It’s Spring Break in Utah, not Hunger Games, and the odds are not in your favor. With parties up, and inhibitions and vigilance down, it’s important to be aware of your personal safety.
Rape is the only violent crime that occurs at a higher rate in Utah than anywhere else in the nation, and most assaults—over 80 percent—go unreported. Statistics put one in five women at risk for rape in Utah during her lifetime.
In a culture predominated by ideals of sexual purity, many young men and young women are completely unprepared to protect themselves from assault. Those who are assaulted frequently blame themselves, and are plagued by major depression.
First, what is sexual assault? According to the Utah Health Department, it is defined
as “unwanted sexual contact or attention resulting from force, threats, bribes, manipulation, pressure, or violence…[these include] rape, attempted rape, domestic and dating violence.” Next, what can you do to protect yourself? These are the things I teach my teen daughters. They are the things I wish my mother had taught me.
1. The Rape and Sexual Assault Crisis Line in Utah is 1-888-421-1100. Put it in your phone. Now.
2. Rapists are rarely strangers. Between 80-93% of victims in Utah know their attackers.
3. Alcohol and other drugs are often used to incapacitate victims into submission. If you plan to drink over Spring Break, pour your own beverages and maintain awareness of your drink
at all times. Limit your consumption, and never accept a drink from someone else, even if you know the person.
4. Drinking games put you at distinct risk for being assaulted.
5. Stay in groups. If you begin to feel uncomfortable from the attention of one or more individuals, let others in your company know. Then leave in the company of one or more trusted friends.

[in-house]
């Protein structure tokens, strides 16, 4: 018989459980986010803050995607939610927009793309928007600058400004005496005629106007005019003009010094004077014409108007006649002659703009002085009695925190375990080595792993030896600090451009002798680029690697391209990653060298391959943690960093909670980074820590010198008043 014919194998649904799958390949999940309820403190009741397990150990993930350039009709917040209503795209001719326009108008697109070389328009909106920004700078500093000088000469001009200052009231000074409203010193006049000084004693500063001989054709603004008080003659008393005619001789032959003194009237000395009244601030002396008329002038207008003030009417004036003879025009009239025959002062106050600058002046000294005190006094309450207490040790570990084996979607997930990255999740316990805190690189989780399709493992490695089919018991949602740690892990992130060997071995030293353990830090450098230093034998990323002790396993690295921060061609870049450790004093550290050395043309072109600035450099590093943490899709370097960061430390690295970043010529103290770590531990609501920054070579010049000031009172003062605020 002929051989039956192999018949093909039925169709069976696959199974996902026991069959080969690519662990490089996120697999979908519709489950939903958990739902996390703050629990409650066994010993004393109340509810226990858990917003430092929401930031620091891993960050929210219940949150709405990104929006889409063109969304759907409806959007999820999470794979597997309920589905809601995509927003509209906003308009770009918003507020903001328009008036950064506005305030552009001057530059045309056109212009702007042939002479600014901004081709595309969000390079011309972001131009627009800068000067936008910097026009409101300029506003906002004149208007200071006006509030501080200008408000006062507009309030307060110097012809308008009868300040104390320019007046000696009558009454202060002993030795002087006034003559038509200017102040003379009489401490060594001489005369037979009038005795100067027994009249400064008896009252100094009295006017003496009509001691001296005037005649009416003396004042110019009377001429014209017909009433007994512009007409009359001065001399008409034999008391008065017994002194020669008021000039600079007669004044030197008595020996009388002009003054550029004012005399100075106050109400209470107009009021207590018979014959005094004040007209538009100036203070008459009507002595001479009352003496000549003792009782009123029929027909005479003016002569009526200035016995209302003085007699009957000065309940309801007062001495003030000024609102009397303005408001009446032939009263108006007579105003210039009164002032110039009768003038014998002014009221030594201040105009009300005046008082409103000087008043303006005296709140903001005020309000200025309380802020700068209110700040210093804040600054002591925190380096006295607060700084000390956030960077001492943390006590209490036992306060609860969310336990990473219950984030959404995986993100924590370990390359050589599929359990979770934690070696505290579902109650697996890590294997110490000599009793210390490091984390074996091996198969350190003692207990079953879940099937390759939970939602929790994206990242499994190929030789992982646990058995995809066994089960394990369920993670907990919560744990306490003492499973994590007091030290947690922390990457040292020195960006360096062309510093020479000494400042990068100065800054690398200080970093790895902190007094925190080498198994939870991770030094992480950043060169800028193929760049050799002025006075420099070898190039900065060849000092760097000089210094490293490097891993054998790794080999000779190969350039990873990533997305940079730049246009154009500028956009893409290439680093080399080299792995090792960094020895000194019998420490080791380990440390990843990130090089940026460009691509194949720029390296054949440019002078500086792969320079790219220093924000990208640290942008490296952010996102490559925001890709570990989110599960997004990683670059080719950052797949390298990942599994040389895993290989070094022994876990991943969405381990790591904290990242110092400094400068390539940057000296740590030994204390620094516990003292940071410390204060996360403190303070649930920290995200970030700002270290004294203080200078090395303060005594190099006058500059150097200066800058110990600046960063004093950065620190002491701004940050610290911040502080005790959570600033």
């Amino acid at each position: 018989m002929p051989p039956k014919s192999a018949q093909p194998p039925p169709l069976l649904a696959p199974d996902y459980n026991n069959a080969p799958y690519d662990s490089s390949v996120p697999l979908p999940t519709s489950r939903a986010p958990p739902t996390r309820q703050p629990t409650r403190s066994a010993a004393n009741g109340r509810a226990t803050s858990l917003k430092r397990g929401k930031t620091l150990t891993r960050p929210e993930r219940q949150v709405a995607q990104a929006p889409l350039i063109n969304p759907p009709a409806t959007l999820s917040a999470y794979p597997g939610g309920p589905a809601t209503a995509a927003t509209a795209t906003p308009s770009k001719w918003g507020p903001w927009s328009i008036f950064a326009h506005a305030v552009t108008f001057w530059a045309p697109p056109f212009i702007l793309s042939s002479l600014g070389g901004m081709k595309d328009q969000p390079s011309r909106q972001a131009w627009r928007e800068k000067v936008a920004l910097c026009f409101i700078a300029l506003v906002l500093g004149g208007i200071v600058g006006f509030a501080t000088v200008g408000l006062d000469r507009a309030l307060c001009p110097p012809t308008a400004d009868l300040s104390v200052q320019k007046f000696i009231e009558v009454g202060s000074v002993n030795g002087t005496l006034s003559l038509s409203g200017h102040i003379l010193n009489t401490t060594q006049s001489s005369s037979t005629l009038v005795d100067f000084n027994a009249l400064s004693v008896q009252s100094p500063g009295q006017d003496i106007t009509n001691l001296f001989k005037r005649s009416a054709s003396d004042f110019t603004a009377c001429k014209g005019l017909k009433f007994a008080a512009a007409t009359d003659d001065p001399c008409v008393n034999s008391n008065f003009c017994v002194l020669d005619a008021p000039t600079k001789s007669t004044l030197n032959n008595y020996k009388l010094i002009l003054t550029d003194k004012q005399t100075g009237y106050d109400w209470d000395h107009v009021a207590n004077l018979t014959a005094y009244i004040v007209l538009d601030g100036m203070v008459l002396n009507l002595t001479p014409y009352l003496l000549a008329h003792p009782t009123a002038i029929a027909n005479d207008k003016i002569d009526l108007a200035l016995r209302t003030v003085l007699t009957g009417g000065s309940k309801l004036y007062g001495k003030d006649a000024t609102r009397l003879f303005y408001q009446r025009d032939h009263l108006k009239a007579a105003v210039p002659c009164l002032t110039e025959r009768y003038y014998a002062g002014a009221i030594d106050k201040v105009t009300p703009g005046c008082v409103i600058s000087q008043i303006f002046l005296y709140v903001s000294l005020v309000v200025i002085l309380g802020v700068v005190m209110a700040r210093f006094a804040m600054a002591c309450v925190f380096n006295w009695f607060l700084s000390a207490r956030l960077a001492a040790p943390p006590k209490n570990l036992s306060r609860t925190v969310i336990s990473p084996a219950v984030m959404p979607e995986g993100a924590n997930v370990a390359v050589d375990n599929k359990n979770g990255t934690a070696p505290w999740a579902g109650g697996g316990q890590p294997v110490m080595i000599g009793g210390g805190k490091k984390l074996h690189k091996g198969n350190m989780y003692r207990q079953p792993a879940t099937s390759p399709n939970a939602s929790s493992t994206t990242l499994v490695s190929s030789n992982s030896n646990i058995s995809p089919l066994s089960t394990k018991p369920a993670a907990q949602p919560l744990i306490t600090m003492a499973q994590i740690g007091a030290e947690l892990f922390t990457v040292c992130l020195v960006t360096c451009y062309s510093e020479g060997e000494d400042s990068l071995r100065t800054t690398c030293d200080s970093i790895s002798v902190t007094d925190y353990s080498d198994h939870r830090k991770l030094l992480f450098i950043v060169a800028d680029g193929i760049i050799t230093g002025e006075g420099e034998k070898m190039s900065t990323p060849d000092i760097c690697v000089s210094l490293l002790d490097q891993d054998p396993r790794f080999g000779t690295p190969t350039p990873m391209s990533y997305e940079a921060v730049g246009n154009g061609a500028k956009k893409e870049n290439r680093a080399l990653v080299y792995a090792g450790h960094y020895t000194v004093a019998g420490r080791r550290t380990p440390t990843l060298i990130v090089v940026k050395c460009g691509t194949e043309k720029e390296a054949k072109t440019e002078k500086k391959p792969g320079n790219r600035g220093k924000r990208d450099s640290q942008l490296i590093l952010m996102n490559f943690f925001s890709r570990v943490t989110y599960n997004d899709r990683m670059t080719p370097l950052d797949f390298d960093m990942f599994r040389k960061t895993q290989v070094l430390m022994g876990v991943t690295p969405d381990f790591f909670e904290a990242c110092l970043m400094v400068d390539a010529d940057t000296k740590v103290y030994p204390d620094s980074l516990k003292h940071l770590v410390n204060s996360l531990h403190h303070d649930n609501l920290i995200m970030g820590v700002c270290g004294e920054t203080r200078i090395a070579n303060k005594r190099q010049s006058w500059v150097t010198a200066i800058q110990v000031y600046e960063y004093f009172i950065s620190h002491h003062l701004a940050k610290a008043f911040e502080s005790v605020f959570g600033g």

6. Jogging or walking alone leaves you vulnerable.
7. Don’t listen to your iPod while you are out alone.
8. It CAN happen to you, regardless of who you are or how you live.
9. If it happens, say “No!” This may seem like a no-brainer, but many victims don’t. Even if you don’t fight back (which may be best for your safety) saying no means you did not consent. Obviously, for those who are assaulted under the influence of drugs or alcohol this isn’t always an option, and to those victims, you shouldn’t feel responsible when you don’t object. Unwanted assault is still rape.
10. Once you can, go to a safe place.
11. Even though you will want to, DON’T shower. Crucial evidence against your assailant may be washed away.
12. Call 9-1-1. It’s hard, but reporting an assault is the first step in regaining control of your life.
13. Remember, it is NOT your fault if you are assaulted. It doesn’t matter how you are dressed, or how you act. Rape is an act of aggression and control over another person. Victims do nothing to warrant sexual attack
Now that you know, go, and have the time of your life this Spring Break. Keep your wits about you, stay focused on your safety, and bring the balance of the odds back into your favor.